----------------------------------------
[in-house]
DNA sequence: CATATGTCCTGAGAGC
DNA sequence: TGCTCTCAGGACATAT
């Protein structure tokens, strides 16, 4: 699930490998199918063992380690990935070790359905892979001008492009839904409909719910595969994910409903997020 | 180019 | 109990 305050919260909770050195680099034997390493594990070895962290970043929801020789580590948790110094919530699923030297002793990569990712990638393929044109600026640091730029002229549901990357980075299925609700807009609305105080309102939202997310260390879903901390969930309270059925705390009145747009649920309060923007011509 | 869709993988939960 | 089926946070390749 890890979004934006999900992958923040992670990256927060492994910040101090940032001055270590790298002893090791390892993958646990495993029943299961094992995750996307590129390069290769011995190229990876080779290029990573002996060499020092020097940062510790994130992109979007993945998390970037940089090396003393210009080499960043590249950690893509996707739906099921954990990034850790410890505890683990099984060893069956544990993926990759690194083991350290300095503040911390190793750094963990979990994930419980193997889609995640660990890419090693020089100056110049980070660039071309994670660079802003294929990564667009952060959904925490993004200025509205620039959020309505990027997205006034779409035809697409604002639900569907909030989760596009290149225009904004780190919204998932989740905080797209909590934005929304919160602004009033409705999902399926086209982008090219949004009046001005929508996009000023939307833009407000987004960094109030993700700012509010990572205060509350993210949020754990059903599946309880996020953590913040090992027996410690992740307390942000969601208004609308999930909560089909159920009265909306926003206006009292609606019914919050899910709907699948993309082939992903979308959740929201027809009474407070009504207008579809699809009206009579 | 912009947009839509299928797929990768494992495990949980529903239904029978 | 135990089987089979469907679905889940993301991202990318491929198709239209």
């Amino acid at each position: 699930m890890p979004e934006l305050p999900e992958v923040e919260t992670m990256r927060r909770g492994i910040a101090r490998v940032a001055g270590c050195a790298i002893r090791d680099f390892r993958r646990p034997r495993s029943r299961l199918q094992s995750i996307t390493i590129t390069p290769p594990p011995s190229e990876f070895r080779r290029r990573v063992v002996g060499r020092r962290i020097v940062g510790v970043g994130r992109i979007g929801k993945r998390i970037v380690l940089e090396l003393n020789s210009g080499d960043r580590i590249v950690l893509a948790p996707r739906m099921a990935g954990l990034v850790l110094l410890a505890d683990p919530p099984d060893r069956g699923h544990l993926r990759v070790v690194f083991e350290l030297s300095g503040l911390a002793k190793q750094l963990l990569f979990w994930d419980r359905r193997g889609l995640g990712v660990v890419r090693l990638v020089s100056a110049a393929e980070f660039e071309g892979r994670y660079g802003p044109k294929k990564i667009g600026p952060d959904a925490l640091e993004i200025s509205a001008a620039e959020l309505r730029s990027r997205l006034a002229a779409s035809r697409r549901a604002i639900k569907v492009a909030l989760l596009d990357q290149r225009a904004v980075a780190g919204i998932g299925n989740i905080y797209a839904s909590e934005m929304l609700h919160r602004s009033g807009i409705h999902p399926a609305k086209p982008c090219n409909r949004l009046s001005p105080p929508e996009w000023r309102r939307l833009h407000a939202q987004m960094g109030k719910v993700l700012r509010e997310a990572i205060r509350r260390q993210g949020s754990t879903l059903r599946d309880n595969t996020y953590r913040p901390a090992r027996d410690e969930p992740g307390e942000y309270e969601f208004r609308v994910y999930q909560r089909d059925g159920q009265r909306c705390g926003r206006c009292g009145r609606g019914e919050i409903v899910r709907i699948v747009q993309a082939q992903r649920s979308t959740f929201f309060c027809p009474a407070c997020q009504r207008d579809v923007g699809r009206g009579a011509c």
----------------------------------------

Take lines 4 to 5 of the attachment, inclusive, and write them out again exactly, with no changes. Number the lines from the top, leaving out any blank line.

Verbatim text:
């Protein structure tokens, strides 16, 4: 699930490998199918063992380690990935070790359905892979001008492009839904409909719910595969994910409903997020 | 180019 | 109990 305050919260909770050195680099034997390493594990070895962290970043929801020789580590948790110094919530699923030297002793990569990712990638393929044109600026640091730029002229549901990357980075299925609700807009609305105080309102939202997310260390879903901390969930309270059925705390009145747009649920309060923007011509 | 869709993988939960 | 089926946070390749 890890979004934006999900992958923040992670990256927060492994910040101090940032001055270590790298002893090791390892993958646990495993029943299961094992995750996307590129390069290769011995190229990876080779290029990573002996060499020092020097940062510790994130992109979007993945998390970037940089090396003393210009080499960043590249950690893509996707739906099921954990990034850790410890505890683990099984060893069956544990993926990759690194083991350290300095503040911390190793750094963990979990994930419980193997889609995640660990890419090693020089100056110049980070660039071309994670660079802003294929990564667009952060959904925490993004200025509205620039959020309505990027997205006034779409035809697409604002639900569907909030989760596009290149225009904004780190919204998932989740905080797209909590934005929304919160602004009033409705999902399926086209982008090219949004009046001005929508996009000023939307833009407000987004960094109030993700700012509010990572205060509350993210949020754990059903599946309880996020953590913040090992027996410690992740307390942000969601208004609308999930909560089909159920009265909306926003206006009292609606019914919050899910709907699948993309082939992903979308959740929201027809009474407070009504207008579809699809009206009579 | 912009947009839509299928797929990768494992495990949980529903239904029978 | 135990089987089979469907679905889940993301991202990318491929198709239209």
């Amino acid at each position: 699930m890890p979004e934006l305050p999900e992958v923040e919260t992670m990256r927060r909770g492994i910040a101090r490998v940032a001055g270590c050195a790298i002893r090791d680099f390892r993958r646990p034997r495993s029943r299961l199918q094992s995750i996307t390493i590129t390069p290769p594990p011995s190229e990876f070895r080779r290029r990573v063992v002996g060499r020092r962290i020097v940062g510790v970043g994130r992109i979007g929801k993945r998390i970037v380690l940089e090396l003393n020789s210009g080499d960043r580590i590249v950690l893509a948790p996707r739906m099921a990935g954990l990034v850790l110094l410890a505890d683990p919530p099984d060893r069956g699923h544990l993926r990759v070790v690194f083991e350290l030297s300095g503040l911390a002793k190793q750094l963990l990569f979990w994930d419980r359905r193997g889609l995640g990712v660990v890419r090693l990638v020089s100056a110049a393929e980070f660039e071309g892979r994670y660079g802003p044109k294929k990564i667009g600026p952060d959904a925490l640091e993004i200025s509205a001008a620039e959020l309505r730029s990027r997205l006034a002229a779409s035809r697409r549901a604002i639900k569907v492009a909030l989760l596009d990357q290149r225009a904004v980075a780190g919204i998932g299925n989740i905080y797209a839904s909590e934005m929304l609700h919160r602004s009033g807009i409705h999902p399926a609305k086209p982008c090219n409909r949004l009046s001005p105080p929508e996009w000023r309102r939307l833009h407000a939202q987004m960094g109030k719910v993700l700012r509010e997310a990572i205060r509350r260390q993210g949020s754990t879903l059903r599946d309880n595969t996020y953590r913040p901390a090992r027996d410690e969930p992740g307390e942000y309270e969601f208004r609308v994910y999930q909560r089909d059925g159920q009265r909306c705390g926003r206006c009292g009145r609606g019914e919050i409903v899910r709907i699948v747009q993309a082939q992903r649920s979308t959740f929201f309060c027809p009474a407070c997020q009504r207008d579809v923007g699809r009206g009579a011509c």